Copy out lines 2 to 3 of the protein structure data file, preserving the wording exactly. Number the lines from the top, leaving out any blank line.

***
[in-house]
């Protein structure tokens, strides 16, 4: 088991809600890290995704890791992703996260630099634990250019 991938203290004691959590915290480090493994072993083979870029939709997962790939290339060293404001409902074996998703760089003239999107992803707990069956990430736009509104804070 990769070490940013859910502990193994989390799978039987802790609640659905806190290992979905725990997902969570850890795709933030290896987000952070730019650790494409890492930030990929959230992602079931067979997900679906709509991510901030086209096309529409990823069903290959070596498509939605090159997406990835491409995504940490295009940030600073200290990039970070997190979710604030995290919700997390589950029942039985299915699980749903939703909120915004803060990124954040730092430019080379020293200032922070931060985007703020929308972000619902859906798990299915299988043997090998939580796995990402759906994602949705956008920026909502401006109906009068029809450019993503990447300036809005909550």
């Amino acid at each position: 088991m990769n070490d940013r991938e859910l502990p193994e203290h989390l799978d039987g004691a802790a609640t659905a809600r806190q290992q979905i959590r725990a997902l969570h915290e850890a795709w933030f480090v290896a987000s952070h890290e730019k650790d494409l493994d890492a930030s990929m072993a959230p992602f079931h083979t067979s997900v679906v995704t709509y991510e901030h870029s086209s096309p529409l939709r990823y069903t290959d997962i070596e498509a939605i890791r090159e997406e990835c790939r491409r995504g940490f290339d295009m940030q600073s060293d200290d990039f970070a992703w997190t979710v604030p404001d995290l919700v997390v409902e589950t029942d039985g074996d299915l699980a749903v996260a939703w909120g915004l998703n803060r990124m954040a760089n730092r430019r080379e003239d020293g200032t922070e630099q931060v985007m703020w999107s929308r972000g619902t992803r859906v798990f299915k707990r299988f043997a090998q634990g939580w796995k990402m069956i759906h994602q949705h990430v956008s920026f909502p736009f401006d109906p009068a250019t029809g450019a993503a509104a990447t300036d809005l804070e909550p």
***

């Protein structure tokens, strides 16, 4: 088991809600890290995704890791992703996260630099634990250019 991938203290004691959590915290480090493994072993083979870029939709997962790939290339060293404001409902074996998703760089003239999107992803707990069956990430736009509104804070 990769070490940013859910502990193994989390799978039987802790609640659905806190290992979905725990997902969570850890795709933030290896987000952070730019650790494409890492930030990929959230992602079931067979997900679906709509991510901030086209096309529409990823069903290959070596498509939605090159997406990835491409995504940490295009940030600073200290990039970070997190979710604030995290919700997390589950029942039985299915699980749903939703909120915004803060990124954040730092430019080379020293200032922070931060985007703020929308972000619902859906798990299915299988043997090998939580796995990402759906994602949705956008920026909502401006109906009068029809450019993503990447300036809005909550």
């Amino acid at each position: 088991m990769n070490d940013r991938e859910l502990p193994e203290h989390l799978d039987g004691a802790a609640t659905a809600r806190q290992q979905i959590r725990a997902l969570h915290e850890a795709w933030f480090v290896a987000s952070h890290e730019k650790d494409l493994d890492a930030s990929m072993a959230p992602f079931h083979t067979s997900v679906v995704t709509y991510e901030h870029s086209s096309p529409l939709r990823y069903t290959d997962i070596e498509a939605i890791r090159e997406e990835c790939r491409r995504g940490f290339d295009m940030q600073s060293d200290d990039f970070a992703w997190t979710v604030p404001d995290l919700v997390v409902e589950t029942d039985g074996d299915l699980a749903v996260a939703w909120g915004l998703n803060r990124m954040a760089n730092r430019r080379e003239d020293g200032t922070e630099q931060v985007m703020w999107s929308r972000g619902t992803r859906v798990f299915k707990r299988f043997a090998q634990g939580w796995k990402m069956i759906h994602q949705h990430v956008s920026f909502p736009f401006d109906p009068a250019t029809g450019a993503a509104a990447t300036d809005l804070e909550p």